To summarize, this section analyzed how four different types of noise impacts the CMB temperature anisotropy signal observationally. Beam convolution decreases the visibility of points sources and SZ effect, blurs anisotropies, and highlights white outlines around the red patches. White noise adds grain to the signal and darkens anisotropies. Atmospheric noise adds red and blue patches not present in the original signal. 1/f noise creates thin stripes in the signal and shifts the positions of anisotropies.

I also compared the power spectra of the simulated, observed ACT, and Planck satellite CMB signals. Both the power spectra of the simulated and observed ACT signals are biased high on larger l compared to the accepted power spectrum of Planck signal, implying that the noise faced by ground-based telescopes hinders the detection of CMB temperature anisotropies at increased precision. Atmospheric noise seems to contribute to this disparity, as it is present on Earth but not in space and adds strength to the CMB signal, which explains why the power spectrum of the signal from the 220 GHz detector is biased high on all l compared to that of the signal from the 148 GHz detector.

Given the large scales of ground-based CMB experiments with thousands of telescope detectors, reducing the impact of noise on the observations of CMB temperature anisotropies and polarization is crucial to better understand the early universe, the nature of the universe, and potentially detect inflation.

Figure 13: The power spectra of the CMB from a 148 GHz detector in the ACT (blue), a 220 GHz detector in the ACT (orange), and the accepted power spectrum from ESA and Planck Collaboration (green).

Epoch of Reionization

The light from the CMB was short-lived, because as the universe expanded, the radiation redshifted to longer wavelengths; the universe became cold and dark. This era is known as the cosmic dark ages. Thus, the question arises: what caused the universe to turn the light switch on again? The CMB distributed matter evenly and smoothly across the universe, yet small density fluctuations, or clumps, persisted and transformed into the first protogalaxies and star-forming regions22. These high-density regions contracted under gravity, heating up the atoms to over 1,000 K, causing trace amounts of hydrogen molecules to form. Then, H2 collided with hydrogen atoms, which emitted infrared radiation, cooling down the densest regions to about 200 to 300 K. Due to the low temperature and gas pressure in those regions, the clumps of gas collapsed inward and became gravitationally bound, forming the nuclear fusion cores of the first stars and galaxies in the universe23. These stars, categorized as Population III stars, have notable differences compared to the Sun and younger stars. Population III stars lack metal and consist of only hydrogen and helium, resulting in the inefficient production of nuclear energy at its core and thus higher surface temperatures22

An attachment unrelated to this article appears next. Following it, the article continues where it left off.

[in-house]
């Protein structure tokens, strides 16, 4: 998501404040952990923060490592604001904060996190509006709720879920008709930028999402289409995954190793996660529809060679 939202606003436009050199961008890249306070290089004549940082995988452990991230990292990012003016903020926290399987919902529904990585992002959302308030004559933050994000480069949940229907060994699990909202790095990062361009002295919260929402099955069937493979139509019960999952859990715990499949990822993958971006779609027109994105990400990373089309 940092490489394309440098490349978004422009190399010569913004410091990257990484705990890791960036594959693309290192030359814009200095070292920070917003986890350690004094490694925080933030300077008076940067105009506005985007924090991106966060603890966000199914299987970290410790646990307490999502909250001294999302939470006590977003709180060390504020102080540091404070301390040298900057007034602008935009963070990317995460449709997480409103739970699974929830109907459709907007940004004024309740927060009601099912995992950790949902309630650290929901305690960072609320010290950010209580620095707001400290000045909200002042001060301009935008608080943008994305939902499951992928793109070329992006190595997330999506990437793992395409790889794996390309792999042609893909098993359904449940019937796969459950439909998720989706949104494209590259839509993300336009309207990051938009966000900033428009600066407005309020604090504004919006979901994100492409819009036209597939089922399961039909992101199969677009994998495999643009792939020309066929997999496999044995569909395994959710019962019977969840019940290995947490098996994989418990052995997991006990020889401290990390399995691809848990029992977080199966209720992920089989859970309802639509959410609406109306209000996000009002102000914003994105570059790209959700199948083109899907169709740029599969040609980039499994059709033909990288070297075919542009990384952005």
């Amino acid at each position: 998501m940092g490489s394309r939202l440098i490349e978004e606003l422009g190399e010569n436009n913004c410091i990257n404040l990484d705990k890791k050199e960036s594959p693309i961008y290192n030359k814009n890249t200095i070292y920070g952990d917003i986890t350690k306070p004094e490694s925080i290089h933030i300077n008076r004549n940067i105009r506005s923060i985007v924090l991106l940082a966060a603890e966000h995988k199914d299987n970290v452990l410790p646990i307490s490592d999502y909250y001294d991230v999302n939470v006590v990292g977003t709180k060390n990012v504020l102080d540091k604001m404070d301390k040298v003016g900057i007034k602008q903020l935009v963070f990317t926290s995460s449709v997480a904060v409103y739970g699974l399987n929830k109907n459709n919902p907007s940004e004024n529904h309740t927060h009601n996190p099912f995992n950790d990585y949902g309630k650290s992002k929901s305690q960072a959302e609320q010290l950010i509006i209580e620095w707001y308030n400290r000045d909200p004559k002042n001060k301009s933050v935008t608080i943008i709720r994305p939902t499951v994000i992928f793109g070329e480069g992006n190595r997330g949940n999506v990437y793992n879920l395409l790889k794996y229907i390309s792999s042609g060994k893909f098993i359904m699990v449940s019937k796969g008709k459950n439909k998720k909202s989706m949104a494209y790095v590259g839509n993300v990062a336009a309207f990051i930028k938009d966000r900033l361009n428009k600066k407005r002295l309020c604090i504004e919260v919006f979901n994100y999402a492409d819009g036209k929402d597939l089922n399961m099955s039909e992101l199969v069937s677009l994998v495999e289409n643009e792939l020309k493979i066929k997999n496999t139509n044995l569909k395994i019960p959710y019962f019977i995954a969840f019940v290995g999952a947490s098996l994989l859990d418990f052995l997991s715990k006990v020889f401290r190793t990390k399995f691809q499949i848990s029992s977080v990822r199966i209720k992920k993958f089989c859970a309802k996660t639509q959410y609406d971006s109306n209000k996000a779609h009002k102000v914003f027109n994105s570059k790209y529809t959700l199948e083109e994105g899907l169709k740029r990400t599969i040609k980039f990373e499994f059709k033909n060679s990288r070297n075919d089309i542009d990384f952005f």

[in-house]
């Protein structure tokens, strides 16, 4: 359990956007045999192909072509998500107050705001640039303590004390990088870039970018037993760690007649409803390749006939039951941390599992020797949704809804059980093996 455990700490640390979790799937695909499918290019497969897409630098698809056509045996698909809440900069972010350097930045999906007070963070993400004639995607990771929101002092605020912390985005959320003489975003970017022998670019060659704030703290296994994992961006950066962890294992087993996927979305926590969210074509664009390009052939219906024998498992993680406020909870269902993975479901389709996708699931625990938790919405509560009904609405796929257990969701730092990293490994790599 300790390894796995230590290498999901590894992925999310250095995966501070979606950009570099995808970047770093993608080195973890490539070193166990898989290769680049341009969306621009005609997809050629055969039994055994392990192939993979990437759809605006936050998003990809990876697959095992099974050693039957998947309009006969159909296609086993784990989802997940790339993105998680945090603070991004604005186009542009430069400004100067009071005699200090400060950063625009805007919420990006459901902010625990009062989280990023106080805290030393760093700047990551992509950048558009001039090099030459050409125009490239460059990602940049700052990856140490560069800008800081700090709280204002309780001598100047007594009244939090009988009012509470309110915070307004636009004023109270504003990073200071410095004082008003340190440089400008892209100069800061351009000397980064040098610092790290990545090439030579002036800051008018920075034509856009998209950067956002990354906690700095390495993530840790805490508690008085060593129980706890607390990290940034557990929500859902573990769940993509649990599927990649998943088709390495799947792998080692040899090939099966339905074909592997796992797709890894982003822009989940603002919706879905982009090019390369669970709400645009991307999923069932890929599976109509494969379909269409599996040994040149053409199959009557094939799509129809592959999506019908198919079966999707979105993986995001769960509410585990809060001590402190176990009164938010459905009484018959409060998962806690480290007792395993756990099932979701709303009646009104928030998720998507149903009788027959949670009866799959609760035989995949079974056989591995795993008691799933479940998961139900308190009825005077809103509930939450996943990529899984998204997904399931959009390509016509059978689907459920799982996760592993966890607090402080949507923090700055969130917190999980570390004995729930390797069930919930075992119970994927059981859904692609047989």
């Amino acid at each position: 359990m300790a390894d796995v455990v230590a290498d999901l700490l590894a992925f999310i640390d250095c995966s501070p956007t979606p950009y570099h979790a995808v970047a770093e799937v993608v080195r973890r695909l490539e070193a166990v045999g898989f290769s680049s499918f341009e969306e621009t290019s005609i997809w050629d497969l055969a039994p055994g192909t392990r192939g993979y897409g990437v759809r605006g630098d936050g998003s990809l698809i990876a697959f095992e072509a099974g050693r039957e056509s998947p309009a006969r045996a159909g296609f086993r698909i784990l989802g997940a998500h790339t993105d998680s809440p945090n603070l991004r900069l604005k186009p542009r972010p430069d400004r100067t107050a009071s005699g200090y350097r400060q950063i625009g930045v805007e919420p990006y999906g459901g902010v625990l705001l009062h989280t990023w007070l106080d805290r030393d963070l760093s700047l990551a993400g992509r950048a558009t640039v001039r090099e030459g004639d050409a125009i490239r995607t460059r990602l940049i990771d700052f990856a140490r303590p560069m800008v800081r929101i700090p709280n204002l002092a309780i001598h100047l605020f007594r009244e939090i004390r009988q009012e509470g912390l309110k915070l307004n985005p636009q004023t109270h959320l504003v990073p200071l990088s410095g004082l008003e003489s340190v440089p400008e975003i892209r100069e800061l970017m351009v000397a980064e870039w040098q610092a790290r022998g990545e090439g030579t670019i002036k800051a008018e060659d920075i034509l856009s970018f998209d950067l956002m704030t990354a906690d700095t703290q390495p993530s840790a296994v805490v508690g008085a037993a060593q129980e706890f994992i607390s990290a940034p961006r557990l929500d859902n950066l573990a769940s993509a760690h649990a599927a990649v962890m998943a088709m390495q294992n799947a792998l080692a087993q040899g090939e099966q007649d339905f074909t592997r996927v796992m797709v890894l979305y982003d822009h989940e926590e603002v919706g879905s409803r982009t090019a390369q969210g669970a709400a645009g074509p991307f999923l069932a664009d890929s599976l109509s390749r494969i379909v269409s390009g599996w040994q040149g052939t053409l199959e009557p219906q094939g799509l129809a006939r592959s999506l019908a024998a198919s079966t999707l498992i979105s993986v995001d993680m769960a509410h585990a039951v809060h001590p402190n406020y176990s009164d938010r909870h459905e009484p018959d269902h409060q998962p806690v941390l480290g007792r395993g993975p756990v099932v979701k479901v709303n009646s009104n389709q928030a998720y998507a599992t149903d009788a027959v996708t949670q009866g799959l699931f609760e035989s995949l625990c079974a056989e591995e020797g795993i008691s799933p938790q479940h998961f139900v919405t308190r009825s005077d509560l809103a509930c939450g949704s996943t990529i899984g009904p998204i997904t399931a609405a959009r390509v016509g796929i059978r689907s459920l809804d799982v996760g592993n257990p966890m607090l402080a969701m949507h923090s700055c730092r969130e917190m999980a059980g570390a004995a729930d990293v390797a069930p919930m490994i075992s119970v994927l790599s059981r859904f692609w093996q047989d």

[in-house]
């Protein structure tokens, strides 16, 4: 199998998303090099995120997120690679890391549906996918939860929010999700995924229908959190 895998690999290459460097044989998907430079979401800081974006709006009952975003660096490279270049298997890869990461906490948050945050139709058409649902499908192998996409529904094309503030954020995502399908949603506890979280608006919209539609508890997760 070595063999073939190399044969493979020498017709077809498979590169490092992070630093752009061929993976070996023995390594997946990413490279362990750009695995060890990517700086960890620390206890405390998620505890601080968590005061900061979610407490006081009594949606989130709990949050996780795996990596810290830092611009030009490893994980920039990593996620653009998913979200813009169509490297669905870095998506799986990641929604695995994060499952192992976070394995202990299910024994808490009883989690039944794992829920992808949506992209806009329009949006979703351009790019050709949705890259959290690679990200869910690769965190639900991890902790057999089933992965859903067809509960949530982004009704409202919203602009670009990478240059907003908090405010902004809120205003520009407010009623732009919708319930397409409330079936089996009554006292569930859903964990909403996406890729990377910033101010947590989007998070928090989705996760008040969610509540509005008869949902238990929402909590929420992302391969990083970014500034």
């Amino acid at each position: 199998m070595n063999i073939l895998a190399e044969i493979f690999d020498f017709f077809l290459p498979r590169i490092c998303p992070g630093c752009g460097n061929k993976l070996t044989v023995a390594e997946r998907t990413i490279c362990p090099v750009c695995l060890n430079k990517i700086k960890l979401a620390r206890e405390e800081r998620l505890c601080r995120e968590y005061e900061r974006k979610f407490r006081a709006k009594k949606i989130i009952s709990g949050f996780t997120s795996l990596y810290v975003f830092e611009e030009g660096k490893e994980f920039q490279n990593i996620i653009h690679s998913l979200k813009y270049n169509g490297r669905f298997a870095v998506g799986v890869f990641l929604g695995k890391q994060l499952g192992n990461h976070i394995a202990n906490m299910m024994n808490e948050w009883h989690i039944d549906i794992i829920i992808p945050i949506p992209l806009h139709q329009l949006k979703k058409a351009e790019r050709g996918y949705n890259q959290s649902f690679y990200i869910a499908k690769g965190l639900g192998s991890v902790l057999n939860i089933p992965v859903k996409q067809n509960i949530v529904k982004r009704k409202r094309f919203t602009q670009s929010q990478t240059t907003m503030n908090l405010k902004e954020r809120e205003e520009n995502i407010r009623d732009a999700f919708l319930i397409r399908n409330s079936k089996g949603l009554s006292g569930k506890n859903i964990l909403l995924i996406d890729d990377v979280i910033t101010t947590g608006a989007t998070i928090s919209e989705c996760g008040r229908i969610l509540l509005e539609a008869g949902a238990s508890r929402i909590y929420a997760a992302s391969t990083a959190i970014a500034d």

The ultraviolet radiation produced by the first stars ionized the surrounding hydrogen. This event is known as reionization, the second phase change of hydrogen in the early universe after recombination. Bubbles of ionized gas enveloped stars, and as the bubbles grew and overlapped, ionizing radiation traveled farther in space. As more stars and galaxies formed, the universe became transparent and full of low-density, ionized hydrogen. Through nucleosynthesis and supernovae, hydrogen and helium converted to carbon, oxygen, iron, and other heavier elements22. The universe began to look like how it does today.